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Truly I tell you, I will never again drink of the fruit of the vine until that day when I drink it new in the kingdom of God.” Mark 14:25 NRSV.

What is the fruit of the vine?
What is meant by drinking it 'new'?
What is 'that day'?

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Isaiah 25 depicts a feast:

6 On this mountain the Lord Almighty will prepare
a feast of rich food for all peoples,
a banquet of aged wine
the best of meats and the finest of wines.
7On this mountain he will destroy
the shroud that enfolds all peoples,
the sheet that covers all nations;
8he will swallow up death forever.
The Sovereign Lord will wipe away the tears from all faces;
he will remove his people’s disgrace from all the earth.

Death is no more. It is a heavenly feast. A similar feast is described in Revelation 19:

6 Then I heard what seemed to be the voice of a great multitude, like the roar of many waters and like the sound of mighty peals of thunder, crying out,

“Hallelujah! For the Lord our God the Almighty reigns. 7 Let us rejoice and exult and give him the glory, for the marriage of the Lamb has come, and his Bride has made herself ready; 8 it was granted her to clothe herself with fine linen, bright and pure”— for the fine linen is the righteous deeds of the saints.

9 And the angel said to me, “Write this: Blessed are those who are invited to the marriage supper of the Lamb.” And he said to me, “These are the true words of God.”

Luke 14:15 talks about the feast in the kingdom of God:

When one of those at the table with him heard this, he said to Jesus, "Blessed is the one who will eat at the feast in the kingdom of God."

Then Jesus proceeds to tell them the parable of the Great Banquet. This theme of a heavenly feast runs through the OT and the NT.

Mark 14:25

Truly I tell you, I will never again drink of the fruit of the vine until that day when I drink it new in the kingdom of God.

What is the fruit of the vine?

It is the physical/horizontal drink at the last supper which they have just drunk.

What is meant by drinking it 'new'?

The new drink is the heavenly/verticle counterpart of the horizontal fruit of the vine.

What is 'that day'?

I think it refers to the day of the heavenly banquet of the marriage supper of the Lamb.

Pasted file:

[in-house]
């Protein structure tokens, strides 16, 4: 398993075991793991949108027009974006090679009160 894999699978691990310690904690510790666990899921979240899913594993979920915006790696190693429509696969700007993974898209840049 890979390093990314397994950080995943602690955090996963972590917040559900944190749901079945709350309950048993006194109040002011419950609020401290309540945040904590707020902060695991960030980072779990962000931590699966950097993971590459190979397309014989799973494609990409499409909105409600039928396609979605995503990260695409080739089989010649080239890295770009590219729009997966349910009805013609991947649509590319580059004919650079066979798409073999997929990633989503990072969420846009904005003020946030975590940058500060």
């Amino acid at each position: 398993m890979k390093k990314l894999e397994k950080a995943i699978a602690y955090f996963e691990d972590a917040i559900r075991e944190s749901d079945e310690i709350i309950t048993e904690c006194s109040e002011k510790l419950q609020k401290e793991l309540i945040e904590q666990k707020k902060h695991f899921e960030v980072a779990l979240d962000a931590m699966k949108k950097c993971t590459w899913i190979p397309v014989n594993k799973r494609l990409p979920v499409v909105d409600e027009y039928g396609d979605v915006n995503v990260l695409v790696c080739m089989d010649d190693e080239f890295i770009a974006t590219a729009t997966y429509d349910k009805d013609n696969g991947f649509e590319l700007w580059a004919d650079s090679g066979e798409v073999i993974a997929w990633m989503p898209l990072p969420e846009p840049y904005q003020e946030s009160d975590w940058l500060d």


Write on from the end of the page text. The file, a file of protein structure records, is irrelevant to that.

Jesus knows that the fruit of the vine on that passover night is his last celebrative drink before he died. Jesus is binding himself by a divine promise/sacrifice not to drink the equivalent heavenly wine until the day when we celebrate in the marriage supper of the Lamb in the consummated kingdom of God.

The enemies of Paul bind themselves not to eat or drink in Acts 23:12 to show that they mean serious business:

The next morning some Jews formed a conspiracy and bound themselves with an oath not to eat or drink until they had killed Paul.

Jesus does not swear an oath but simply says "Amen, I tell you". Certainly, Jesus means it. It will happen.

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  • Wow, what a great answer. – snoopy Apr 13 at 19:23
  • Thanks. I enjoyed learning and writing it. Thanks for asking this excellent question. – Tony Chan Apr 13 at 19:28
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What did Jesus mean by saying 'drink of the fruit of the vine' and 'new in the Kingdom of God'?

What is the fruit of the vine?

Any red wine that is not sweetened, fortified, or spiced is appropriate for use as a symbol of Christ’s “precious blood.”1 Peter 1:19.

What is meant by drinking it 'new'?

Jesus informed the disciples that the wine he had drunk (at this Passover preceding the Lord's Supper) was the last of the product of the vine that he would drink “until that day when I drink it new with you in the kingdom of my Father.” (Matthew 26:29) Since he would not be drinking literal wine in heaven, he obviously had reference to what wine sometimes symbolized in the Scriptures, namely, joy. (Psalms 104:15, Ecc. 10:19). Being together in the Kingdom was what they looked forward to with the highest anticipation.( Rom. 8:23, 2 Cor. 5:2)

Romans 8:23 NASB